It's hard not to like the comedian and monologist Mike Birbiglia, though I wouldn't be surprised if he totally sets plenty of people off who are rubbed wrong by his child-like innocent doofus act. I've enjoyed his stuff on "This American Life" over the years; grew to like him when he broke bread with Mark Maron on the latter's "WTF" podcast; and then even paid to see his stage show (read: standup act) "My Girlfriend's Boyfriend" a year or two ago. Then I hear that Ira Glass of This American Life made it his personal crusade a couple years ago to get Birbiglia's most renown monologue, "Sleepwalk With Me", about his comic-scary struggles with a sleeping disorder and adult human relationships, made into a film. I marked the calendar, waited until it came onto DVD and streaming after a brief run in the theaters, and then watched it - for you - to see if they pulled it off.
I know people were kind of split on this one. It's certainly a "lite" film, definitely in the quirky-indie-comedy with a dollop-of-romance and a heavy-dose-of-angst camp. When deeper truths are reached, they'll force no epiphany in how you think about your life. But I liked it, more than I think many people did, including my cinematic partner for life, aka my wife, who watched it with me. Essentially it's about an amateur stand-up comedian (who's terrible at what he does) who is also in a long-term, but stagnant live-in relationship with a trusting, patient girlfriend (played by Lauren Ambrose, whom you of course remember for her flaming red ginger hair and for playing Claire on "Six Feet Under"). He - Birbiglia, now transformed into "Matt Pandamiglio" - also has this increasingly disruptive sleepwalking disorder, which causes him to take his sleep-world dreams into the real world, where he acts them out at considering physical expense to himself.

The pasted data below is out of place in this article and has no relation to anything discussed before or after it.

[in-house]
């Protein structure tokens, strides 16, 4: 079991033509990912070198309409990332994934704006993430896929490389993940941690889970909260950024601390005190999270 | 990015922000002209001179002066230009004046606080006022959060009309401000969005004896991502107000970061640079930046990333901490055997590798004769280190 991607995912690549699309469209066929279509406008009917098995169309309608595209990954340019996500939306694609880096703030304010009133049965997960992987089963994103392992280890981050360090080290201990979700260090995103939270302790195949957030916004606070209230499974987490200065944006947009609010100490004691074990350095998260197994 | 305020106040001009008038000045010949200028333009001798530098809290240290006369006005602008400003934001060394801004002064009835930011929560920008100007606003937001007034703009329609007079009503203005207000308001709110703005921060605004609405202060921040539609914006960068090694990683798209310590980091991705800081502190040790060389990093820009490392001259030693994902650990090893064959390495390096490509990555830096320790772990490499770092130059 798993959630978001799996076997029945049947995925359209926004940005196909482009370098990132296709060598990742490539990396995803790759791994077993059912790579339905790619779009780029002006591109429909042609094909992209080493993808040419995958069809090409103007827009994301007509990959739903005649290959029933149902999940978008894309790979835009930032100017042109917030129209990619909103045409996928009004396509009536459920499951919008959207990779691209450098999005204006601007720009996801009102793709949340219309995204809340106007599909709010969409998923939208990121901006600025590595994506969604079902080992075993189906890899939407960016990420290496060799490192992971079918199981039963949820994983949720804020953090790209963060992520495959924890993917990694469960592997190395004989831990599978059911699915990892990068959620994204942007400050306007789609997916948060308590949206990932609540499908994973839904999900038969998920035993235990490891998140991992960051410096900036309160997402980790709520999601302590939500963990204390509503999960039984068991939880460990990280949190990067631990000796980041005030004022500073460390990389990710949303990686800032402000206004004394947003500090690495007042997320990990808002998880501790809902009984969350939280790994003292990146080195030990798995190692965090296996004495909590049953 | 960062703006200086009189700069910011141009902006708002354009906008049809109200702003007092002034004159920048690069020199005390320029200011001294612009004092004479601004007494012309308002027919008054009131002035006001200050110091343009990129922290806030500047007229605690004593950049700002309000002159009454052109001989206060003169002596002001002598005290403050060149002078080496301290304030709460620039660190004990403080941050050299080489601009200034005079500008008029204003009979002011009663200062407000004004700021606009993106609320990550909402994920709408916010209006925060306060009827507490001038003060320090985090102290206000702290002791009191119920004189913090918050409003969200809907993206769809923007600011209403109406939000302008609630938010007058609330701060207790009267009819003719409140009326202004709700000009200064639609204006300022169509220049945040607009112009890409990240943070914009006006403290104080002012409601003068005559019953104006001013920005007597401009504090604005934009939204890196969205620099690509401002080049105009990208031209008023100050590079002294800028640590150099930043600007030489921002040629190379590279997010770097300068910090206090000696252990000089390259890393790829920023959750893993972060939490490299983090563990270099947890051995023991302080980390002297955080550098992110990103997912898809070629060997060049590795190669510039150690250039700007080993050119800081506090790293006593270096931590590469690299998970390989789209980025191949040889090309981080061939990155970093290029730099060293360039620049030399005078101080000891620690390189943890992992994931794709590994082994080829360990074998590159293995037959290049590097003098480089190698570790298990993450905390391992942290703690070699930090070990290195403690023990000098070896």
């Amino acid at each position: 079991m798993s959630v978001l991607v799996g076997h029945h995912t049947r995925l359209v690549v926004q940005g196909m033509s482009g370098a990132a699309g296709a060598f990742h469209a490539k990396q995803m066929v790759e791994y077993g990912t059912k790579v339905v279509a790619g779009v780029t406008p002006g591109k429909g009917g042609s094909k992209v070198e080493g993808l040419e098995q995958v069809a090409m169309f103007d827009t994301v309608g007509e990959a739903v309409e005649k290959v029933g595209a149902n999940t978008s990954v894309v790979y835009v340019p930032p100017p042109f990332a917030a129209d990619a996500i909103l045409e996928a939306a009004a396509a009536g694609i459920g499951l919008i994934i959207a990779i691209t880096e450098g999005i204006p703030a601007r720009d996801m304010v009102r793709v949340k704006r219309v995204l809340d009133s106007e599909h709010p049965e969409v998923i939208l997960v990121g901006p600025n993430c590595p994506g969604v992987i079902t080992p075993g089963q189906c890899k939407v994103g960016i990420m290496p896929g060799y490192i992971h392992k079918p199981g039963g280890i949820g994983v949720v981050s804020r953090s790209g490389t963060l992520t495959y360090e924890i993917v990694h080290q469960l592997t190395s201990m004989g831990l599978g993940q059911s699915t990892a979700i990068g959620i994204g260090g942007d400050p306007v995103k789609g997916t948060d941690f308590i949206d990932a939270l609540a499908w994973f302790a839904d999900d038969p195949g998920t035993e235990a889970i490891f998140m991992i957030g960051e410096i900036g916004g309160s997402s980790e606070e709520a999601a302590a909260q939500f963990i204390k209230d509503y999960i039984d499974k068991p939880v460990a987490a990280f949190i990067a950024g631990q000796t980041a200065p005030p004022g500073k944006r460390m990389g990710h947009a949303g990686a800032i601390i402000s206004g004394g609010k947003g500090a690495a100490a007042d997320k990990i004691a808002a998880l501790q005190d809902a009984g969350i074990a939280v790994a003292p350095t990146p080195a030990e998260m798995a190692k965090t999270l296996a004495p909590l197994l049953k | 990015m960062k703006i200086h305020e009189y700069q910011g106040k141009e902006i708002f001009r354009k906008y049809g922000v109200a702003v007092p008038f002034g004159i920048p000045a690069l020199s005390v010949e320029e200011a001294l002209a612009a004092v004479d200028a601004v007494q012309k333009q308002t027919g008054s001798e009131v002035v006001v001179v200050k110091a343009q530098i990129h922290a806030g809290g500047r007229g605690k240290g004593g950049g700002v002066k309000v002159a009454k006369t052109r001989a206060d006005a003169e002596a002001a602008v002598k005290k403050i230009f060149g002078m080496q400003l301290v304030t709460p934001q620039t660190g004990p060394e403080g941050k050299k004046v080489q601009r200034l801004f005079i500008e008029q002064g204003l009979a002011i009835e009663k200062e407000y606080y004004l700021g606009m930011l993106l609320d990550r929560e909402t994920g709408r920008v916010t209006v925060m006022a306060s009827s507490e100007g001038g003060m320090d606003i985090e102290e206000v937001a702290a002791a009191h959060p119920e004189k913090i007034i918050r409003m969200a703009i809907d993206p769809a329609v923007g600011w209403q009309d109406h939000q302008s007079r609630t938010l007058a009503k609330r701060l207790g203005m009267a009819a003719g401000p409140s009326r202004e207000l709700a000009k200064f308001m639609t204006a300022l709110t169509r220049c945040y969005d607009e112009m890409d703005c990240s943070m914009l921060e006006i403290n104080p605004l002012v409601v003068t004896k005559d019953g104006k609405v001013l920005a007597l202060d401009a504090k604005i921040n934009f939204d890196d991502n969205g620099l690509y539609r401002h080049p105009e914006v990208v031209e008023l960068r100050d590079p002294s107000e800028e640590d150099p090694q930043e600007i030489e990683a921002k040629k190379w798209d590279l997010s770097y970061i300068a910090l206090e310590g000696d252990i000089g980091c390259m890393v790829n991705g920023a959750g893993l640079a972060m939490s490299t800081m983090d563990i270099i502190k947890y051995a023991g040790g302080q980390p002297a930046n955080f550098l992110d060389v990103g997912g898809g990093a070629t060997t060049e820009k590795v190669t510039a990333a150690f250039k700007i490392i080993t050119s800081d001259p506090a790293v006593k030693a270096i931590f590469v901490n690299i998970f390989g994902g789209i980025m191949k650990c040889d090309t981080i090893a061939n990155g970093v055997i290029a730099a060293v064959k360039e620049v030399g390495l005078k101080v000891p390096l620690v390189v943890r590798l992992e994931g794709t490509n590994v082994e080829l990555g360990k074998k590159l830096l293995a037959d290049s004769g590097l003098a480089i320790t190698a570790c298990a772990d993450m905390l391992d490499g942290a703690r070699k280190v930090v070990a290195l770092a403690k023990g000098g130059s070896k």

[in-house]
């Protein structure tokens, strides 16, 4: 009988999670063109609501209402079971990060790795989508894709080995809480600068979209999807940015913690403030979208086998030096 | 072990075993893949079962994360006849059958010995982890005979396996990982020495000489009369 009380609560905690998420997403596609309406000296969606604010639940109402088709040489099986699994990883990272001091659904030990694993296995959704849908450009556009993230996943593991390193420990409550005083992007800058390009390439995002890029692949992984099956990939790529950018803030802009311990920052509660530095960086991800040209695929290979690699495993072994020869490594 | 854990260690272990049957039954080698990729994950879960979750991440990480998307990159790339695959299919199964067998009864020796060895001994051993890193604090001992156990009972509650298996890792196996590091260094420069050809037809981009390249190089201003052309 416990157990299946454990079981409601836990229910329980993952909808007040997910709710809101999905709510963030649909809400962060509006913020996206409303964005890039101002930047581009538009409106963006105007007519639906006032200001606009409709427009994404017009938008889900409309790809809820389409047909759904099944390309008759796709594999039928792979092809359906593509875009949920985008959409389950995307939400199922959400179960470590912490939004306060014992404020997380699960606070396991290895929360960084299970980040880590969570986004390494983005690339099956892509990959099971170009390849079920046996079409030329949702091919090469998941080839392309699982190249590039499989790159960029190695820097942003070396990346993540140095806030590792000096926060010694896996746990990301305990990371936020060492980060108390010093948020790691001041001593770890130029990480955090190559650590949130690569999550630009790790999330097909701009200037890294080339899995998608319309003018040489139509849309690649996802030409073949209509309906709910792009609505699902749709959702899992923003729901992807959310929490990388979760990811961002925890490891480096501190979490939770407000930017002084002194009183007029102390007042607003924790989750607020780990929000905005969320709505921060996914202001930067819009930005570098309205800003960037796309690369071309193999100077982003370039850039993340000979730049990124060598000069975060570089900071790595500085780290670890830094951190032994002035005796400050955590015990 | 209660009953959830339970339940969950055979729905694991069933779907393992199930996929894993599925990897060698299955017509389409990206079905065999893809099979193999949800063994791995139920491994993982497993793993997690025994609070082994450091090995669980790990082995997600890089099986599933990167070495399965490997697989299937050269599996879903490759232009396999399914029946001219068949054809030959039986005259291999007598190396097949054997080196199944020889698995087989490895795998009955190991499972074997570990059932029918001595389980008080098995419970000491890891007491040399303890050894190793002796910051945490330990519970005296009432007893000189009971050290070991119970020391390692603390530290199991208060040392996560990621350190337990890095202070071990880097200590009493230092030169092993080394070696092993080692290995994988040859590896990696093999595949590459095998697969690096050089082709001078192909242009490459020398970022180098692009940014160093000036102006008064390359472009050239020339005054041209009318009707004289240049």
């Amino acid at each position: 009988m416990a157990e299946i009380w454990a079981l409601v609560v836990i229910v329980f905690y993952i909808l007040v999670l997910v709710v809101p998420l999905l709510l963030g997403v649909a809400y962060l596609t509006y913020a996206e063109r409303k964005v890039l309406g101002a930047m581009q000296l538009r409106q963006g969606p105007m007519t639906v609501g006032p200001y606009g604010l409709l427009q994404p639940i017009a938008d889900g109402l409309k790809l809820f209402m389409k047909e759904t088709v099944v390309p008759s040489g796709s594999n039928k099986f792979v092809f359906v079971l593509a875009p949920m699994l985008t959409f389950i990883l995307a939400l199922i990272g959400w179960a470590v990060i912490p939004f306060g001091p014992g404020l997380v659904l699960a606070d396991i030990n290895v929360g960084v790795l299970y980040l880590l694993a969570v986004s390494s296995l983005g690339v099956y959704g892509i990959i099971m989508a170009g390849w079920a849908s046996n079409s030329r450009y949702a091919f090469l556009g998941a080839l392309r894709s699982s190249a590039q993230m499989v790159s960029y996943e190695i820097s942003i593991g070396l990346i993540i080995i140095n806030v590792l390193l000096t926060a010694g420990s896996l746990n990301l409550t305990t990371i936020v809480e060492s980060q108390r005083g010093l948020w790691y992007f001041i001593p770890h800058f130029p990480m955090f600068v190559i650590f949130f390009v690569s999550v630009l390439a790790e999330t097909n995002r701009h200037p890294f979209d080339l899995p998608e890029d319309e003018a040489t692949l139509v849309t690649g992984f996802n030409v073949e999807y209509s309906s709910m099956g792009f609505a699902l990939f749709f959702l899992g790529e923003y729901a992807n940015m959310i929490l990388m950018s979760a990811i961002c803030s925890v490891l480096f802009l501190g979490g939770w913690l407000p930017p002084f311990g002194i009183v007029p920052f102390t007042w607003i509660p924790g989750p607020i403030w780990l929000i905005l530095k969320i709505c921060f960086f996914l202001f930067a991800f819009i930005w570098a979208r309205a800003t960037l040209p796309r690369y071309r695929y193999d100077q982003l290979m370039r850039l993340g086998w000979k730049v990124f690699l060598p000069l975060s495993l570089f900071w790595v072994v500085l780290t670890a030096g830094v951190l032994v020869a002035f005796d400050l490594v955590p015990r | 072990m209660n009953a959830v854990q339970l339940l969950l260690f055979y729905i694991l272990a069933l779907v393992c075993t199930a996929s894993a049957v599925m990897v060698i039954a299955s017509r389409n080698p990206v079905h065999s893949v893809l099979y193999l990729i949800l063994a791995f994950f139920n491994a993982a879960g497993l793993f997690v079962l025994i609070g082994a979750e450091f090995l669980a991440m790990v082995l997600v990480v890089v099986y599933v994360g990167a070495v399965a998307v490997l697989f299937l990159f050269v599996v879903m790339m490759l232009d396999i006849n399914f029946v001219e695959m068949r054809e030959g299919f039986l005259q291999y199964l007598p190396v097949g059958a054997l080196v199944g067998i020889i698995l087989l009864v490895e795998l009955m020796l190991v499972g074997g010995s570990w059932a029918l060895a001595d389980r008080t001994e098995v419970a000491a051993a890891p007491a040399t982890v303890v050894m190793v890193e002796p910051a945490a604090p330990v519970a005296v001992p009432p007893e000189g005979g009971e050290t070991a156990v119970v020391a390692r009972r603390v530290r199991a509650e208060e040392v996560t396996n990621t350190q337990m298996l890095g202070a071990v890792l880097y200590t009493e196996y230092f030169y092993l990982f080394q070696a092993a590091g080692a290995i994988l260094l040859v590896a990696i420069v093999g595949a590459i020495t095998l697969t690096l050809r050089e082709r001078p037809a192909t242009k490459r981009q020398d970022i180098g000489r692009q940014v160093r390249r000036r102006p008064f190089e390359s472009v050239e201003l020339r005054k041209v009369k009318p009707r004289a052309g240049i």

The film moves quickly from one sort-of gag to the next, always charming and suffused with material for guffaws, chortles and even some bellylaughs. Pandamiglio continues to blow every opportunity he's given to settle into life with his girlfriend, but has a deep current of anxiety about it that manifests itself in his crazy sleepwalking events. Yet as he changes his performance approach from stand-up comedy to monologues, he starts experiencing some minor success and an actual paycheck, yet this only ups his existential terror of life and of growing up all the more. It's a short movie and very easily digestible. You might not remember much of it in 2013, but it's sort of the perfect weeknight DVD rental/stream and a solid "B" sort of indie-comedy film, not too cloying and not too dumb but almost just about right.